Guide to health services in North Somerset on bank holiday
PUBLISHED: 12:00 28 August 2016
As the busy August bank holiday arrives tomorrow (Monday), the number of tourists descending on Weston is expected to soar - but so is the number of people using its health services.
What are the facts?
A third of patients presenting at A&E on a bank holiday could have gone elsewhere for their medical advice. Choosing the right service could have saved them time and reduced the potential waiting times for patients presenting at A&E with more serious and life threatening conditions. With an influx of tourists visiting North Somerset over the summer, this figure could rise.
16 per cent of people who come into A&E on a bank holiday arrive for ailments that could be dealt with elsewhere, such as at the Minor Injuries Unit (MIU), speaking to a pharmacist or GP or calling 111. People have waited at A&E for the following: backache, earache, toothache or tonsillitis; sunburn, excessive alcohol consumption or uncomplicated gastroenteritis; heartburn, repeat prescriptions and headaches.
When children have bumps and bruises from their daytime activities, parents often wait until the end of the day to check at A&E if they are okay. However, they can typically be seen more quickly in our MIU in Clevedon with patients being seen by an Emergency Nurse Practitioner in less than an hour.
Clevedon MIU is open seven days a week from 8am until 9pm and appointments are not required. They treat anyone above the age of three who lives in North Somerset and the surrounding areas.
Four per cent of patients attend A&E with dental pain. Although there is an emergency dentist on site, this is only accessible by calling 111 to make an emergency appointment. A&E cannot treat dental problems so patients presenting with this will wait to be seen only to be referred elsewhere – thus unnecessarily prolonging the time they are in pain.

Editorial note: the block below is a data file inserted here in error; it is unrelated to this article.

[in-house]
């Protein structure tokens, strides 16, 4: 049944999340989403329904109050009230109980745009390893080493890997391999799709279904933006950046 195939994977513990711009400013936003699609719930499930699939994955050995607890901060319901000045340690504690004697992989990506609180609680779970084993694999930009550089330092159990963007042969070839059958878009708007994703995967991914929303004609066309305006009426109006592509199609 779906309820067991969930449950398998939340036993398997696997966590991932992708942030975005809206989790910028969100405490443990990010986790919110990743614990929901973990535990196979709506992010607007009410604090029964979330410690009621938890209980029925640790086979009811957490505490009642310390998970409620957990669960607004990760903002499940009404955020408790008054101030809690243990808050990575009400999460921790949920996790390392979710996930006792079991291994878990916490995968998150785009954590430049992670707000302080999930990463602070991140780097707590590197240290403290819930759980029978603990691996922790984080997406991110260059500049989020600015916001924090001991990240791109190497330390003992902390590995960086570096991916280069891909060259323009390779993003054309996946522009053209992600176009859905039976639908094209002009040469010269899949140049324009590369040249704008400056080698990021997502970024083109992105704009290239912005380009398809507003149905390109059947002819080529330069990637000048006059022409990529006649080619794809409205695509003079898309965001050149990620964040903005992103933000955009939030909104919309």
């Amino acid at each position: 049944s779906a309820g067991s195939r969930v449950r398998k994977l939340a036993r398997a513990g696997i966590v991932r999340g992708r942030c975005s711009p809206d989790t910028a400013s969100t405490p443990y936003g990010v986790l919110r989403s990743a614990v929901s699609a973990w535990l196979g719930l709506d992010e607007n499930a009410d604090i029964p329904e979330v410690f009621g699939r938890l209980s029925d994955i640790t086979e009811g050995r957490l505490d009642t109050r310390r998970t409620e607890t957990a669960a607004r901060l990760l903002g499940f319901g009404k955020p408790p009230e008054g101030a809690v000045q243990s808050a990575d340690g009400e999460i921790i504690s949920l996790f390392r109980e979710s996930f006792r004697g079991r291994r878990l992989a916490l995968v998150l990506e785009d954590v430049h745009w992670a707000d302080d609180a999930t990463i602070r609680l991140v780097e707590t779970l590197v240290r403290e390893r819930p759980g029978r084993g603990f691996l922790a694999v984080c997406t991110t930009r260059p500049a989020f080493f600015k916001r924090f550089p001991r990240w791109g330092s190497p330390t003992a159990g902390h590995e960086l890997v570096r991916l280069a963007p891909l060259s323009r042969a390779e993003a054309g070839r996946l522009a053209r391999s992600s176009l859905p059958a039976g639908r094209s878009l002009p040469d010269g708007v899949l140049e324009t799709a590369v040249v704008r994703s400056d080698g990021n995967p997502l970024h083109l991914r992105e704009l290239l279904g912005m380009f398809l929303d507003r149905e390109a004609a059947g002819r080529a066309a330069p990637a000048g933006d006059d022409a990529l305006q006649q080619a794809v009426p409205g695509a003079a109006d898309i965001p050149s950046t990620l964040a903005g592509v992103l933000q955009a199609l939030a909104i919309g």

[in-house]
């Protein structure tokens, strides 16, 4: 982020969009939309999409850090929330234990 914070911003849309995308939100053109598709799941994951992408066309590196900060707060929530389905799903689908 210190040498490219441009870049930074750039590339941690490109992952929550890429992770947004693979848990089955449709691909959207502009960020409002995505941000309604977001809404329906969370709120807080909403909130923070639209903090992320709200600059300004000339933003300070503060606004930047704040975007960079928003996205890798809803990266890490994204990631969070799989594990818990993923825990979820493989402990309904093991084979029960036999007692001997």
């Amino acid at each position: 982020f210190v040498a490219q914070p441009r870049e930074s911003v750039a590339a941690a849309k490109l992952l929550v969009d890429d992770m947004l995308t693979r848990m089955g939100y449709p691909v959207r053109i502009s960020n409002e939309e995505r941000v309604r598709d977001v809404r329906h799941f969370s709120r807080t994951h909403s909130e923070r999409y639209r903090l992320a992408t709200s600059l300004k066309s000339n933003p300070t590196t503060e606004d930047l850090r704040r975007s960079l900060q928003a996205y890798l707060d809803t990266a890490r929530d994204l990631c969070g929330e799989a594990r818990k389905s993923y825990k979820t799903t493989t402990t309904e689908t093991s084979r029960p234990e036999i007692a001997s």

What are my options?
Self-help is often the best option for very minor ailments. Make sure you have healthcare essentials at home – paracetomol or aspirin, indigestion remedies and plasters for example. Speak to your local pharmacist for advice
The NHS 111 service is also available for people who urgently need medical help or advice, but it’s not a life-threatening situation. It’s available 24 hours a day, seven days a week and is free to call from a mobile or landline.
Out-of-hours GP services are available for people who need to see a GP urgently. Dial your local practice for details or call 111 to be put through.
Minor injuries units are available at Southmead Hospital, Clevedon Community Hospital and Yate West Gate centre, offering fast, local treatment of minor injuries such as strains, sprains and broken bones, without a trip to A&E. They are available seven days a week. Dial 111 for details.
Bristol also has a walk-in centre at 59 Broadmead and an urgent care centre at South Bristol Community Hospital, offering the same services as minor injuries units as well as help with minor illnesses and emergency contraception and advice
Remember - A&E and 999 are for serious and life-threatening injuries and conditions, such as loss of consciousness, heavy blood loss, severe chest pain, head injuries or a suspected stroke or heart attack. In these circumstances, don’t hesitate – call 999 for immediate assistance.
Beccie Watkins, clinical lead for the emergency department at Weston General Hospital, said: “Bank holiday weekends can see an increase in attendances to our A&E from locals as well as visitors to Weston and North Somerset, which puts the trust’s emergency services under more pressure.”
For more information about what injury may be constituted as an emergency, click here